Gulf Restoration Network works to protect and restore waters and wetlands throughout the Gulf of Mexico region. Wetlands are critical to recreation, fisheries, habitat, and drinking water.
Despite much progress made under the Clean Water Act, many Gulf waters and wetlands are being filled for development and polluted with fertilizers, pesticides, sewage and other contaminants. The impacts of this destruction can take various forms:
- Every summer, nitrogen and phosphorus pollution from the Mississippi River forms the second largest Dead Zone on the planet. Little aquatic life can survive this area of low oxygen.
- High levels of bacteria from municipal sewage treatment plants and urban runoff force the closure of beaches throughout the Gulf.
- Oxygen-depleting pollution from runoff and sewage facilities causes harmful algae infestations and fish-kills.
- Habitat is destroyed for destructive development.
- Storm and flood protection for communities is also reduced through misguided destruction of wetlands.
GRN is working to end these water pollution and wetland destruction problems through a multi-faceted approach that includes public education, empowerment of citizen groups, technical review of government policies, and legal action when necessary.
Read more about these issues below:
The Clean Water Act, passed in 1972, is one of the cornerstones of environmental law, and is a primary tool Gulf Restoration Network uses to protect the waters that flow into the Gulf of Mexico...By using the Act, we hope to realize its goal (albeit belatedly) to "restore and maintain the chemical, physical, and biological integrity of the nation's waters."...read more.
Wetlands are extremely valuable to society, and are a form of natural infrastructure. Estuarine wetlands where freshwater and saltwater meet, like the marshland in the thirty-three bays along the Northern Gulf of Mexico, are ecological engines pumping out life like no other kind of ecosystem...read more.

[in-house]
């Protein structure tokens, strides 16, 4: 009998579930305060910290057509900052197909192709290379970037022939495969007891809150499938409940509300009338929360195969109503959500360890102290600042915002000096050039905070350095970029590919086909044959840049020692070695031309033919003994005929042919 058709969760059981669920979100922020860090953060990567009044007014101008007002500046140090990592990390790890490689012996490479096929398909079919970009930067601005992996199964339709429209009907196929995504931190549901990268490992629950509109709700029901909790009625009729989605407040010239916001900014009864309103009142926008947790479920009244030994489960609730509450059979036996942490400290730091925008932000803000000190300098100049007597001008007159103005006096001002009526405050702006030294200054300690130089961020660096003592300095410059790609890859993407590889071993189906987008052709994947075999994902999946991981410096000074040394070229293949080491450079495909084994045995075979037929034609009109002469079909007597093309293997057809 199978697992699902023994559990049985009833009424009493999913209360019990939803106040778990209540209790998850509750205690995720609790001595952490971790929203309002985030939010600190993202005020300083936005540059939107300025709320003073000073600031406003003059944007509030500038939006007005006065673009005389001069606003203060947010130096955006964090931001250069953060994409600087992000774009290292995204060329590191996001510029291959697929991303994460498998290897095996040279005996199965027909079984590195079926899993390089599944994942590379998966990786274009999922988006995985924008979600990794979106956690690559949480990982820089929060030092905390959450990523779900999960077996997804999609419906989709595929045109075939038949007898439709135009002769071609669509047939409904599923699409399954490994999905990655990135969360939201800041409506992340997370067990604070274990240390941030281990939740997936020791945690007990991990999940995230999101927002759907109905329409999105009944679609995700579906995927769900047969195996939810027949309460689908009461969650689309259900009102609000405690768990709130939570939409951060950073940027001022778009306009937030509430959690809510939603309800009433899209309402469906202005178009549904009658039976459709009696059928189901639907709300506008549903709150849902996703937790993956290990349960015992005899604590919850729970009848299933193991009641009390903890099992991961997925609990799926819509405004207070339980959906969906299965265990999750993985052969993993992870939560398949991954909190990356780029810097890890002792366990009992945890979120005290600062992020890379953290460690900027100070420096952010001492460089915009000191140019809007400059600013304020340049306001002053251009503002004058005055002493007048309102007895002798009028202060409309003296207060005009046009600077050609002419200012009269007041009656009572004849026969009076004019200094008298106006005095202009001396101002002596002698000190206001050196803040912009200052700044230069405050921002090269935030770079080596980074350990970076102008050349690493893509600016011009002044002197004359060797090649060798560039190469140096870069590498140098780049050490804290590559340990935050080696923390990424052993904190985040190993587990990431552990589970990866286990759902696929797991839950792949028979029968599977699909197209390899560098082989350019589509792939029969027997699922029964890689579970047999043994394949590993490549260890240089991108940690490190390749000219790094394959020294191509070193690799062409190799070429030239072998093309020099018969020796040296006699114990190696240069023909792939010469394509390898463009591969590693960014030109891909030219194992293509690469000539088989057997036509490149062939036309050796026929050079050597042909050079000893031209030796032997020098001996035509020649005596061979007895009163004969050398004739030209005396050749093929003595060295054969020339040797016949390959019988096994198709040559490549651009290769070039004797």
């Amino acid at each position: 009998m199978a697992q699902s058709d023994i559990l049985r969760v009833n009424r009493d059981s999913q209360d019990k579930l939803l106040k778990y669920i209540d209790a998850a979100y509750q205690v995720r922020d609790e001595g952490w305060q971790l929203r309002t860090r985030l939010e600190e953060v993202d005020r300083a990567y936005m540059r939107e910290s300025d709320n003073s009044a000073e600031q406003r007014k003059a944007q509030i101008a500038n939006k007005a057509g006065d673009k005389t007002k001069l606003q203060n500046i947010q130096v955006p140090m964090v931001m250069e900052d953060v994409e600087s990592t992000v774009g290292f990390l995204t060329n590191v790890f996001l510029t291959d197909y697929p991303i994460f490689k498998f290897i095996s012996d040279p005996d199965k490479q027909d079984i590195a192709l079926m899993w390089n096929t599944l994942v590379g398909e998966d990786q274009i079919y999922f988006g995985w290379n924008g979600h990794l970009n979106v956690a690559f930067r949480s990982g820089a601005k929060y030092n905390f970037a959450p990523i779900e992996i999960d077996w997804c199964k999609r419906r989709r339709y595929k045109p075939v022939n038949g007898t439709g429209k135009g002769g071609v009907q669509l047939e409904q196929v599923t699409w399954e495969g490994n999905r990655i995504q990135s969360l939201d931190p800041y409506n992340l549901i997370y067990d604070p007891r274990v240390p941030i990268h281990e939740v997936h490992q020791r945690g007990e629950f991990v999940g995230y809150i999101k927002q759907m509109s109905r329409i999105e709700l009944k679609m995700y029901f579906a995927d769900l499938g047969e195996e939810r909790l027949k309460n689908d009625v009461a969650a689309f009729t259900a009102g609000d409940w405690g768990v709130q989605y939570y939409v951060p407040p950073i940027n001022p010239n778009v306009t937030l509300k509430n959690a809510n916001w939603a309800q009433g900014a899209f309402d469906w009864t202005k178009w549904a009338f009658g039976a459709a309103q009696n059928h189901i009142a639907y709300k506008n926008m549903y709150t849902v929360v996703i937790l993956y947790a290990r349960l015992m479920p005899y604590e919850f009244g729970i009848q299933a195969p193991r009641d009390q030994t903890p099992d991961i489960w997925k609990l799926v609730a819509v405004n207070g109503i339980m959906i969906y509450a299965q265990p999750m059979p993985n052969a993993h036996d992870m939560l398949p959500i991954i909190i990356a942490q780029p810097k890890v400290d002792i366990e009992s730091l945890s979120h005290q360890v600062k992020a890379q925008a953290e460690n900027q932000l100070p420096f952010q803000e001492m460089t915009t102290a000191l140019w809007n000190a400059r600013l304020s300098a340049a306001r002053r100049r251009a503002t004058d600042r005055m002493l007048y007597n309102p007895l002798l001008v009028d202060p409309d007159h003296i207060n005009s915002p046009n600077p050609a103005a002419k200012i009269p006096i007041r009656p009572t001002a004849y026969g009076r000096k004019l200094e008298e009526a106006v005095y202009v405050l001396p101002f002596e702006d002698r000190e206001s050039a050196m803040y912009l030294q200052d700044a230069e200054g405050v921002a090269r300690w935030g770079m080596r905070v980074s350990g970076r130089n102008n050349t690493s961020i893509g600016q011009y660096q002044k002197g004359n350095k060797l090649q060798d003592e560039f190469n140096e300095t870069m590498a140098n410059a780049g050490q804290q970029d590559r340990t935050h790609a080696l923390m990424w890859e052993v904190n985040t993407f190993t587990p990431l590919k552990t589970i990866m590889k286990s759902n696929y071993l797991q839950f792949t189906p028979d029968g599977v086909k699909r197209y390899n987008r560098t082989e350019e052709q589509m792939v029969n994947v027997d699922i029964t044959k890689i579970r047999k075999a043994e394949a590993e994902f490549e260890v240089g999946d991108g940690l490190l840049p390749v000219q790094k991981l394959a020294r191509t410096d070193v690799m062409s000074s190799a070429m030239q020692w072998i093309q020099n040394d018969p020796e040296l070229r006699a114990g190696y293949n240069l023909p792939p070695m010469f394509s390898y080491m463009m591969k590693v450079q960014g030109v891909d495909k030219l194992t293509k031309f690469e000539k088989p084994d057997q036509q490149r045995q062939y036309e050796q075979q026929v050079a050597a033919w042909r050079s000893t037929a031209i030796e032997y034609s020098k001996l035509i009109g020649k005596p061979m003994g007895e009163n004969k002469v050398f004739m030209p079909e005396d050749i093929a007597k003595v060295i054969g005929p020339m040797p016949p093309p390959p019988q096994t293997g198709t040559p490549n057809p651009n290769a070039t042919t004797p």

The Pearl River, already dammed north of Jackson, Mississippi since 1963, faces a new threat as developers and the Rankin-Hinds Pearl River Flood and Drainage Control District look to dam the river in Jackson in the name of flood control and downtown riverfront development...read more.
Under the Clean Water Act, all discharges of a pollutant from a discrete, “point” source require a permit. Focusing on Louisiana and Mississippi, Gulf Restoration Network monitors all of the proposals to discharge pollution into state waters. Many times, these proposals would permit inappropriate levels of pollution into waters that residents and wildlife depend upon for fishing, swimming and drinking...read more.
Since Gulf Restoration Network’s founding in 1994, one of our priority issues has been advocating for the reduction of the nitrogen and phosphorous pollution in the Mississippi that causes the Dead Zone, an area of low oxygen that forms every summer in the Gulf where little aquatic life can survive...read more.
One way that thousands of acres of wetlands in the Gulf States are destroyed every year occurs through permission granted by the U.S. Army Corps of Engineers (Corps). The Corps has the authority to grant permits to "dredge or fill" waters of the United States, including wetlands. So, a permit is required any time a person wishes to fill a wetland or construct a building, subdivision, strip mall, road, pipeline or industrial facility, etc. that will destroy wetlands. Gulf Restoration Network works to fight Corps-authorized wetland destruction...read more.